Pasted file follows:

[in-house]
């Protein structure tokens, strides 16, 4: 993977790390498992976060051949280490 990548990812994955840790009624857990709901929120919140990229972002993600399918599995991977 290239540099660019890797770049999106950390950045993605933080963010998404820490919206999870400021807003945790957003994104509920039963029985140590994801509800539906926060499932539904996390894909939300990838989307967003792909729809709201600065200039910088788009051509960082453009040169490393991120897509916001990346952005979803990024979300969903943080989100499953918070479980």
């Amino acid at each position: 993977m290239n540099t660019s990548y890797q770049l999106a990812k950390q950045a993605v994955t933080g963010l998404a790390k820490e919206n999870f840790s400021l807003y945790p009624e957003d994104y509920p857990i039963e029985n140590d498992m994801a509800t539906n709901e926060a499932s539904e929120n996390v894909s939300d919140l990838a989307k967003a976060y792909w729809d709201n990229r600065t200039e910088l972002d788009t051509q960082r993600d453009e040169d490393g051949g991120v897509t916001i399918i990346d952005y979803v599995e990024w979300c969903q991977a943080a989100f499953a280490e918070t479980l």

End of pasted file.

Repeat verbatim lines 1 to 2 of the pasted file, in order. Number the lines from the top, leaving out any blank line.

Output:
[in-house]
């Protein structure tokens, strides 16, 4: 993977790390498992976060051949280490 990548990812994955840790009624857990709901929120919140990229972002993600399918599995991977 290239540099660019890797770049999106950390950045993605933080963010998404820490919206999870400021807003945790957003994104509920039963029985140590994801509800539906926060499932539904996390894909939300990838989307967003792909729809709201600065200039910088788009051509960082453009040169490393991120897509916001990346952005979803990024979300969903943080989100499953918070479980």